Nothing matters. This was Leonard’s mantra, his guiding force during his early years. I’ve finally glimpsed behind the curtain to see the man who helped stabilize Virgina Woolf enough to write her genius gifts to literature. LW a force in his own right, part of the Bloomsbury set, Cambridge educated with the rest of the lot (Toby Stephens, Lytton Strachey, Maynard Keynes, etc.), spending years in Ceylon (now Sri Lanka) as a colonial administrator, then returning to London to pursue marriage with Virginia. VW accepts after having a few breakdowns, and thus their happy strange life begins. VW becomes hysterical when LW tries to consummate the marriage, thus their union is sexless (until VW gets involved with Vita Sackville-West). Years later LW announces at an editorial meeting “My wife was a lesbian.” After VW’s suicide, LW quickly latches onto Trekkie, a married woman who then spends the rest of her life shuttling between her husband and LW. I’m skimming over large bits of his life– his importance as an editor, VW encourager, Labor politician, village letter-writer.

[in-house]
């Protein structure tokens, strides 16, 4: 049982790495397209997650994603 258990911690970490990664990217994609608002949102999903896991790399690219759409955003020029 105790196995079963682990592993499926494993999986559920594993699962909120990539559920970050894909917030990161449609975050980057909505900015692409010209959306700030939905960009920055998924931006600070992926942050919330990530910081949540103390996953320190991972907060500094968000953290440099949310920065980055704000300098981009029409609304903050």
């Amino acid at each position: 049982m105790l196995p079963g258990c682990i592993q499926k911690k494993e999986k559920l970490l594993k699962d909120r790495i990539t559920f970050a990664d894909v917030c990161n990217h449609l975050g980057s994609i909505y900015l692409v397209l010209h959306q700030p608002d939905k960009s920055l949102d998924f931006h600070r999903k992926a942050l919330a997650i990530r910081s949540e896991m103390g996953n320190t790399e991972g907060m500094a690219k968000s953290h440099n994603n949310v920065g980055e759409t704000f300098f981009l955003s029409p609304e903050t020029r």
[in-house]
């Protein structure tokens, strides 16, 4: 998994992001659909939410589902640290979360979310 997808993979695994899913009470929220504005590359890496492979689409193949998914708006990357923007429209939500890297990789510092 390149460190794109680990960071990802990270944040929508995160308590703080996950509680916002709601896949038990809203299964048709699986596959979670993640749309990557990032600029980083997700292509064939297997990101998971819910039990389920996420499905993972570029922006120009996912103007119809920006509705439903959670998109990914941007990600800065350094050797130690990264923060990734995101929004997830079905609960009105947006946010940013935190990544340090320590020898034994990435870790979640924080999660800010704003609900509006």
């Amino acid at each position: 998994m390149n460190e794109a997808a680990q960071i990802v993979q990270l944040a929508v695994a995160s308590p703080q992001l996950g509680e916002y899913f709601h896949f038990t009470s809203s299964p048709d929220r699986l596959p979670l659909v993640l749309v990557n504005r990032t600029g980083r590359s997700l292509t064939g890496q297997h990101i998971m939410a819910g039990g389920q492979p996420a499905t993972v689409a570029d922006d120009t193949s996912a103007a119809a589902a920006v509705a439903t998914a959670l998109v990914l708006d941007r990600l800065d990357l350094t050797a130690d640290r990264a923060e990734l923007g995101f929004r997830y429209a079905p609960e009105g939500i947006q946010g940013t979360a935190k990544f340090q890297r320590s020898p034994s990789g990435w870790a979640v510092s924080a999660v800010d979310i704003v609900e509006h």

The bio a bit too long for my tastes, but he did live a long and extremely productive life, so I won’t begrudge him the pages. This has my appetite whet for a re-read of The Waves, and finally to delve into Natania Rosenfeld’s book on the couple.